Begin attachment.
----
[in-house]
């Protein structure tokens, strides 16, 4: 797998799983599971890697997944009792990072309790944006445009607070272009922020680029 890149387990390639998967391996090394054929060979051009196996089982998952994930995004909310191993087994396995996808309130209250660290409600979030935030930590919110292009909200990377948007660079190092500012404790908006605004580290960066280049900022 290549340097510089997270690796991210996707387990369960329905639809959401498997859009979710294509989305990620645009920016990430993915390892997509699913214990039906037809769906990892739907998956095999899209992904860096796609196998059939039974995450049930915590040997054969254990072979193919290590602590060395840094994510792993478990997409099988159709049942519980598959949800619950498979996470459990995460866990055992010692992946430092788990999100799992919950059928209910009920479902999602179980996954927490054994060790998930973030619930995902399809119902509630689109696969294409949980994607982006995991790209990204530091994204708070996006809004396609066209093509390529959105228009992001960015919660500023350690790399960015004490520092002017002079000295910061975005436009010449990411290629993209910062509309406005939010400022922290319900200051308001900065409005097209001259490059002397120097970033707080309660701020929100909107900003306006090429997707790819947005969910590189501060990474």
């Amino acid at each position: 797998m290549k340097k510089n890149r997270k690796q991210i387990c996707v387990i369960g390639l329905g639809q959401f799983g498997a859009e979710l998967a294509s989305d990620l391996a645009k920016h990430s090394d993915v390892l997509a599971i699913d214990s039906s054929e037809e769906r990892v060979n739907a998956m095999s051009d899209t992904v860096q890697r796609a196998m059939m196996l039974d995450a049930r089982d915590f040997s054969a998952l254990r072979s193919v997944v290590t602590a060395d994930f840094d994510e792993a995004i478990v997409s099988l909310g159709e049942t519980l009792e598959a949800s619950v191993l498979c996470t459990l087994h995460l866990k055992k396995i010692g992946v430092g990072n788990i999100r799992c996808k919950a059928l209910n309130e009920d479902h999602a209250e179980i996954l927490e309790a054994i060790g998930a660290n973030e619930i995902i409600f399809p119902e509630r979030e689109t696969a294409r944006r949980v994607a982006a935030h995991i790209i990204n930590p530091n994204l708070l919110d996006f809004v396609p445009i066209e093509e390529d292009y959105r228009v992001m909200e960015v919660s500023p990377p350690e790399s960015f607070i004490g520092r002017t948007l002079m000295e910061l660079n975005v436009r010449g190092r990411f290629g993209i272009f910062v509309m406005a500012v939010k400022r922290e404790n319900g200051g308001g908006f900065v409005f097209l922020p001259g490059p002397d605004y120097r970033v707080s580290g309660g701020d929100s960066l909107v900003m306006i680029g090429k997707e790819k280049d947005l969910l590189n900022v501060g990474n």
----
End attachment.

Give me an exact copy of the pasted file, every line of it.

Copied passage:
[in-house]
């Protein structure tokens, strides 16, 4: 797998799983599971890697997944009792990072309790944006445009607070272009922020680029 890149387990390639998967391996090394054929060979051009196996089982998952994930995004909310191993087994396995996808309130209250660290409600979030935030930590919110292009909200990377948007660079190092500012404790908006605004580290960066280049900022 290549340097510089997270690796991210996707387990369960329905639809959401498997859009979710294509989305990620645009920016990430993915390892997509699913214990039906037809769906990892739907998956095999899209992904860096796609196998059939039974995450049930915590040997054969254990072979193919290590602590060395840094994510792993478990997409099988159709049942519980598959949800619950498979996470459990995460866990055992010692992946430092788990999100799992919950059928209910009920479902999602179980996954927490054994060790998930973030619930995902399809119902509630689109696969294409949980994607982006995991790209990204530091994204708070996006809004396609066209093509390529959105228009992001960015919660500023350690790399960015004490520092002017002079000295910061975005436009010449990411290629993209910062509309406005939010400022922290319900200051308001900065409005097209001259490059002397120097970033707080309660701020929100909107900003306006090429997707790819947005969910590189501060990474």
């Amino acid at each position: 797998m290549k340097k510089n890149r997270k690796q991210i387990c996707v387990i369960g390639l329905g639809q959401f799983g498997a859009e979710l998967a294509s989305d990620l391996a645009k920016h990430s090394d993915v390892l997509a599971i699913d214990s039906s054929e037809e769906r990892v060979n739907a998956m095999s051009d899209t992904v860096q890697r796609a196998m059939m196996l039974d995450a049930r089982d915590f040997s054969a998952l254990r072979s193919v997944v290590t602590a060395d994930f840094d994510e792993a995004i478990v997409s099988l909310g159709e049942t519980l009792e598959a949800s619950v191993l498979c996470t459990l087994h995460l866990k055992k396995i010692g992946v430092g990072n788990i999100r799992c996808k919950a059928l209910n309130e009920d479902h999602a209250e179980i996954l927490e309790a054994i060790g998930a660290n973030e619930i995902i409600f399809p119902e509630r979030e689109t696969a294409r944006r949980v994607a982006a935030h995991i790209i990204n930590p530091n994204l708070l919110d996006f809004v396609p445009i066209e093509e390529d292009y959105r228009v992001m909200e960015v919660s500023p990377p350690e790399s960015f607070i004490g520092r002017t948007l002079m000295e910061l660079n975005v436009r010449g190092r990411f290629g993209i272009f910062v509309m406005a500012v939010k400022r922290e404790n319900g200051g308001g908006f900065v409005f097209l922020p001259g490059p002397d605004y120097r970033v707080s580290g309660g701020d929100s960066l909107v900003m306006i680029g090429k997707e790819k280049d947005l969910l590189n900022v501060g990474n």